- This topic has 8 replies, 6 voices, and was last updated 9 years, 5 months ago by Anonymous.
10th June 2011 at 11:52 am #3427
I am a first-year PhD student, based in the Netherlands and studying part-time in the UK. I am planning on using mixed methods in my research, but I need a better basis in quantitative methods and, in particular, statistics.
Does anyone know of a useful course on basic quantitative data analysis/statistics?
I work during term-time so courses would either need to be short (a few days), during the holidays or based in the Netherlands (Dutch or English-language). I have already looked at the NCRM courses in the UK but I think I don’t have enough prior knowledge of statistics for them…
I’d really appreciate any advice you can offer me.
Tessa11th June 2011 at 6:42 pm #3435AnonymousInactive
Tessa, I’m in a similar position. Can anyone recommend courses or reading on statistics for those of us who can only get so far with statistics?16th June 2011 at 3:32 pm #3434Mark FreestoneMember
A lot of the kind of courses you are talking about are generally taught on an intensive one- or two-week hands-on basis such as the excellent short-term courses at the London School of Hygeine and Tropical Medicine (http://www.lshtm.ac.uk/prospectus/short/) – this is for the reasons that Dave Collingridge outlines below, i.e. that it is important to be able to ask questions and ‘test out’ your own knowledge with the facilitator.
However, if you are really stuck for alternatives, a possible option is that the US-based Information Institute (a not-for-profit consortium) offer a number of “webinar” courses on using R for statistical analysis which start at a very basic level. One of them is running in July and the URL is http://www.regonline.com/builder/site/Default.aspx?EventID=970448
I should stress that I have not done one of these courses and cannot vouch for their quality or content but I did hear about them through a reputable source and they appear very reasonably priced and within the budget of a research student.
Hope this is helpful, and good luck!
–Mark16th June 2011 at 7:01 pm #3433
Thanks for your help. At a first glance, I think all of the London courses are for scientists, but I’ll scour the website a bit more before ruling it out. I would never have thought of doing an online course – I’ll keep it in mind as a last resort.
Tessa19th June 2011 at 7:32 pm #3432Jeremy MilesParticipant
Essex Social Science data analysis Summer School,
University of Hertfordshire statistical consulting unit runs one or two day courses.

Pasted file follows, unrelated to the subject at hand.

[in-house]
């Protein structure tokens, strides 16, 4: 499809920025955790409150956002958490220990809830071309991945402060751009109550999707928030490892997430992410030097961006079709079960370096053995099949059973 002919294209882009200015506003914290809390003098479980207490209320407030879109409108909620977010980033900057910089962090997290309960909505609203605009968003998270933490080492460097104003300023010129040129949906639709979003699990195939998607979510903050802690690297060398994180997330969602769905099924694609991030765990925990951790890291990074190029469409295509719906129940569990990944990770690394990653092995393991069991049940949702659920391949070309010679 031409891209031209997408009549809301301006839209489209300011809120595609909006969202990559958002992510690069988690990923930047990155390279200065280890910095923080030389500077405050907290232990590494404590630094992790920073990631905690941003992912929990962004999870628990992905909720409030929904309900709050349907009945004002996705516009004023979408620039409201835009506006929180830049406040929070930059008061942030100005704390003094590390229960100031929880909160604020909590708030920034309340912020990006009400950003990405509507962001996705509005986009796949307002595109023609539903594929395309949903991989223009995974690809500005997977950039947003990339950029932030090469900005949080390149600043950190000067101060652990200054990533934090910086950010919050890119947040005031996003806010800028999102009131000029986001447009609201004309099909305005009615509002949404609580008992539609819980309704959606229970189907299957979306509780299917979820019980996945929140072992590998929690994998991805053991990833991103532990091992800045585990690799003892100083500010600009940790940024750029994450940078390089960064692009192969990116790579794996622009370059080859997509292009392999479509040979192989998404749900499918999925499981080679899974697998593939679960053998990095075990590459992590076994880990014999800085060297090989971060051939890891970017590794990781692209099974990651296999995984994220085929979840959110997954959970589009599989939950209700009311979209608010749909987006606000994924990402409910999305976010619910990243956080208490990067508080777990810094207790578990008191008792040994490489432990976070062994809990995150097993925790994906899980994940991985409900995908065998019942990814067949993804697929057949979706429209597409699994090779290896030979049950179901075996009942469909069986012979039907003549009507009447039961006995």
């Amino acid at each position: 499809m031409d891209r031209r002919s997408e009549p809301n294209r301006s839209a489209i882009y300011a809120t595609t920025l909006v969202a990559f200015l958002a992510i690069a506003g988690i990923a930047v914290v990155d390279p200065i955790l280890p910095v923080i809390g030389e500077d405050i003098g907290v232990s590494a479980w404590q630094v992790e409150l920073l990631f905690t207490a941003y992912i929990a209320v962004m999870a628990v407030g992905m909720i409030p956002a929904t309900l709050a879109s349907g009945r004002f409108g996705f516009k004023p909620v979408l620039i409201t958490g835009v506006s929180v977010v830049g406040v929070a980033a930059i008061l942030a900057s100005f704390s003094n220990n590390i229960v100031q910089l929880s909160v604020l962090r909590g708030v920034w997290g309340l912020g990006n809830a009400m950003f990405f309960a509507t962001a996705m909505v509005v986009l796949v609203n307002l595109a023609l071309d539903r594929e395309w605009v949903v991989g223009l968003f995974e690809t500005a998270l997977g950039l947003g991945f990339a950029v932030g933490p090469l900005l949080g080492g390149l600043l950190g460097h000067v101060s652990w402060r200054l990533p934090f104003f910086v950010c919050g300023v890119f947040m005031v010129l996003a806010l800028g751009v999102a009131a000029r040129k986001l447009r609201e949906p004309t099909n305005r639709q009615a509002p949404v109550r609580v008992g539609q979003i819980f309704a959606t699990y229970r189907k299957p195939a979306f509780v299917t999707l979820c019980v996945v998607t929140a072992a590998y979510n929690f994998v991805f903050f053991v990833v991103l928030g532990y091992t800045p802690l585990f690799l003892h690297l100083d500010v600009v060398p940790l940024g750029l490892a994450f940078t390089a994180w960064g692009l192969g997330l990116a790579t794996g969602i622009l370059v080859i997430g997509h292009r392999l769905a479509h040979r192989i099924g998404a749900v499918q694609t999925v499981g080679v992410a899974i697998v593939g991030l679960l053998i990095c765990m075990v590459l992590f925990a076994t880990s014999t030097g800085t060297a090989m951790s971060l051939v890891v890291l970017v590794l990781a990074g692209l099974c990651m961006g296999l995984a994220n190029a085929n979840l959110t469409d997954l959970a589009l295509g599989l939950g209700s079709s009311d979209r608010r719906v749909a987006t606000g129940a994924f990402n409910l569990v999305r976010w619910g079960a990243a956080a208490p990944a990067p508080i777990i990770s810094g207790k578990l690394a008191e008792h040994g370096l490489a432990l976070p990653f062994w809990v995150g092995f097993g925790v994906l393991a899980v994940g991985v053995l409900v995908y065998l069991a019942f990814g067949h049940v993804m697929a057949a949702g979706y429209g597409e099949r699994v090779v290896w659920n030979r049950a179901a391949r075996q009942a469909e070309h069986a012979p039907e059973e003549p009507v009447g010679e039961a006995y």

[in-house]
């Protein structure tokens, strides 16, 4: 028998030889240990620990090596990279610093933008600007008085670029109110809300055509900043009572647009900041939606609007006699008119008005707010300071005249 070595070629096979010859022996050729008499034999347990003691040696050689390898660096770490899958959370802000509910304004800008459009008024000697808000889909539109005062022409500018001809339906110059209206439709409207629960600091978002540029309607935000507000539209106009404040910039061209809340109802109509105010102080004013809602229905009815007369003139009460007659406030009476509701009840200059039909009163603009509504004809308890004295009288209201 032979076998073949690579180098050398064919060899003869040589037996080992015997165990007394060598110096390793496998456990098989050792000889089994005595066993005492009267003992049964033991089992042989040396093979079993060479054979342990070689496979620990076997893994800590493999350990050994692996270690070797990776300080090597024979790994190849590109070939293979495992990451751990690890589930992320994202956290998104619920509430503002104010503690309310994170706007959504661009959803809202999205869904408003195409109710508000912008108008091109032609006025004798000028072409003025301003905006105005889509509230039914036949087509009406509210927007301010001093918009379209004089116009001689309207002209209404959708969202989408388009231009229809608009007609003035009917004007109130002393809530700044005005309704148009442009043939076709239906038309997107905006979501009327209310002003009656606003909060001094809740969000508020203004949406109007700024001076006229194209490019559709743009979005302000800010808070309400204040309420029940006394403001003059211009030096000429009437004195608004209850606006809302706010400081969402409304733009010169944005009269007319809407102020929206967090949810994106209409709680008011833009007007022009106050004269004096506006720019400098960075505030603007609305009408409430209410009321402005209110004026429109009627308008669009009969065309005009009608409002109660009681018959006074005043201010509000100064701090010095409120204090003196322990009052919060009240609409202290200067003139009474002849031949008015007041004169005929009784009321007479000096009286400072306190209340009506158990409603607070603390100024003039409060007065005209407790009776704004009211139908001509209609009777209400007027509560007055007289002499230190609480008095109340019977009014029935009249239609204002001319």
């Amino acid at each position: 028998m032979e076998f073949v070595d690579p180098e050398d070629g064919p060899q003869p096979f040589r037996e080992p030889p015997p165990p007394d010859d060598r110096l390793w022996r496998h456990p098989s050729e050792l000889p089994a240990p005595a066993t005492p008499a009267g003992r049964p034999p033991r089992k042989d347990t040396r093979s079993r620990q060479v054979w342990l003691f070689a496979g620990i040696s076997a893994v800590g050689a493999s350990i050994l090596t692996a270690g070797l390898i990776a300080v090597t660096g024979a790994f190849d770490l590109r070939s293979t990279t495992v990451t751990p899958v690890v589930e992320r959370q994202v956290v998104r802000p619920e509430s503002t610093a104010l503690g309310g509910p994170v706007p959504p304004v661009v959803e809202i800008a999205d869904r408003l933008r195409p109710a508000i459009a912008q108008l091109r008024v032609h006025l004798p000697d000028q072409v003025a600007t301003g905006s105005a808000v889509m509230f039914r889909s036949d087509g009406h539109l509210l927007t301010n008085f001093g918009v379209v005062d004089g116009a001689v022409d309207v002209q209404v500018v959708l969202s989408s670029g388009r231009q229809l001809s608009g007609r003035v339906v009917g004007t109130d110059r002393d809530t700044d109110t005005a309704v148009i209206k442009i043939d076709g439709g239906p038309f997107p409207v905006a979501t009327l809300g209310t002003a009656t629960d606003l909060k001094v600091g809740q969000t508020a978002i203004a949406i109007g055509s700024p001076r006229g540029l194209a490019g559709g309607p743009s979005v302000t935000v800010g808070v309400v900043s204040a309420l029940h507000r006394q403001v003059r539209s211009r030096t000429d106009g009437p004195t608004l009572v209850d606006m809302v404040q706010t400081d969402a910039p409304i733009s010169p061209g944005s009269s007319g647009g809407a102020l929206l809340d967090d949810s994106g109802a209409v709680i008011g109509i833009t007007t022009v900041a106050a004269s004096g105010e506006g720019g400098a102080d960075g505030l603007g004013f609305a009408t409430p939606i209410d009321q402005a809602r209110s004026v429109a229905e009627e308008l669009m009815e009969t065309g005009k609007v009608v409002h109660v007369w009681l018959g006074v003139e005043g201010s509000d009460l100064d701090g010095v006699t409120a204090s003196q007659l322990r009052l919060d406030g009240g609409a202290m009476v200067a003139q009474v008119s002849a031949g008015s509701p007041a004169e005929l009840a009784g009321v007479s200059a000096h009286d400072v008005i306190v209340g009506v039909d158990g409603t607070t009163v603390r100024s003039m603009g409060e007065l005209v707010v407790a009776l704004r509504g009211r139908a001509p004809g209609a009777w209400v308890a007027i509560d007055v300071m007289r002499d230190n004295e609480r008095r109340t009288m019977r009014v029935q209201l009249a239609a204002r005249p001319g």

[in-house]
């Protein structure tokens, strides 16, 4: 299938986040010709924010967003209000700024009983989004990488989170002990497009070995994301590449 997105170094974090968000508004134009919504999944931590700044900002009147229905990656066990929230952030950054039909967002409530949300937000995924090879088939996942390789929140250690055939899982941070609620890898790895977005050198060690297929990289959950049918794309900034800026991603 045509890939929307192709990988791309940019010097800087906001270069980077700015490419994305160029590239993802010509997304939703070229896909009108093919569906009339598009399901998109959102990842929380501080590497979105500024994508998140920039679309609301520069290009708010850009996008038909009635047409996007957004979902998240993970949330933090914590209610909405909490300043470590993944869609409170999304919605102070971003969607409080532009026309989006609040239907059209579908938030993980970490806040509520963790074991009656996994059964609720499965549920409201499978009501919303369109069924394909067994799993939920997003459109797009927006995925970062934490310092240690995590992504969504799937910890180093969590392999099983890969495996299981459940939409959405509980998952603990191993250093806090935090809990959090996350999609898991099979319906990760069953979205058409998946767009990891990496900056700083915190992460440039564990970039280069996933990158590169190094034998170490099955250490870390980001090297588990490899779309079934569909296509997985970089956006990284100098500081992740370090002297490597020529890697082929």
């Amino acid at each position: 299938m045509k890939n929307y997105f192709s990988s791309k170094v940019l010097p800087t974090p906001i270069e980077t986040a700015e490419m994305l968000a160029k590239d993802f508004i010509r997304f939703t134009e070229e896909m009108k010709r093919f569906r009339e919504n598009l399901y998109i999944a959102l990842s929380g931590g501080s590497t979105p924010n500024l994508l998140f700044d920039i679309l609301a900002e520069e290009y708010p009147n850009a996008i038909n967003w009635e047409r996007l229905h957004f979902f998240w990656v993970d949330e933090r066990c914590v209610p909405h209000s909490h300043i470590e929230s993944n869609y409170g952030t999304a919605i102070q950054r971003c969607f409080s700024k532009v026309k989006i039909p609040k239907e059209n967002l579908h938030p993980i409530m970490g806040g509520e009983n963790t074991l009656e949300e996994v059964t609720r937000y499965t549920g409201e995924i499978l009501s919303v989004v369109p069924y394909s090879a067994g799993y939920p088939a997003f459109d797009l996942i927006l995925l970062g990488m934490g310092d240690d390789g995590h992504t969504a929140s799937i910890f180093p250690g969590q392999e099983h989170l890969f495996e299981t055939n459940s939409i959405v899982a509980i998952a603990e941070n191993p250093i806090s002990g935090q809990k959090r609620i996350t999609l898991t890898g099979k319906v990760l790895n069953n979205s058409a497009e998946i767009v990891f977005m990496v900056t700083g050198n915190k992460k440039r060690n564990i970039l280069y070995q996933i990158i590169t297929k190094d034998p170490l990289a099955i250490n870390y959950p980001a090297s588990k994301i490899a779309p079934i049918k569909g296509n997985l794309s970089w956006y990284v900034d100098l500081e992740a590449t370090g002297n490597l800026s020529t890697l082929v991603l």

Ulster University runs a summer school, and occasional single day courses (I’m teaching one in a couple of weeks on multilevel models).
Chris Stride at Sheffield University runs courses: http://www.offbeat.group.shef.ac.uk/FIO/20th June 2011 at 7:00 am #3431
These look great – thanks! I’ll look into them.
Tessa25th July 2011 at 6:31 am #3430
I found a course called ‘Understanding the Basics of Statistical Analysis, run by SRA Scotland: http://www.the-sra.org.uk/sra_scotland.htm. It’s handy for me as my parents live within commuting distance of Edinburgh.
The main SRA seems to have some good courses too, although not on stats at the moment: http://www.the-sra.org.uk/training.htm#courses.
I’ve also bought myself ‘Statistics for Dummies’ to get me started, although I haven’t looked at it much yet… http://www.amazon.co.uk/Statistics-Dummies-Education-Business-Personal/dp/0470537035/ref=sr_1_7?s=books&ie=UTF8&qid=1311575403&sr=1-7
Tessa30th July 2011 at 10:21 am #3429Yuanyuan MaoMember
Statistics for the Behavioral Sciences, this book maybe is helpful for you. It is especially suitable for the begginner in statistics. The authors of this book are Gravetter rederick J. and Wallnau Larry .
Maybe i can give some advice on basic quantitative data if you let me know what kind of data you are going to proccess.
My email adress is firstname.lastname@example.org.
Myra30th July 2011 at 10:32 am #3428Dr. Mathai Baker FennParticipant
While we are on the topic, is there someone out there who uses the OPEN SOURCE package R rather than the ubiquitous SPSS. I am a big fan of open source. Any ideas? I would love to have an online guide who can help me understand this program.
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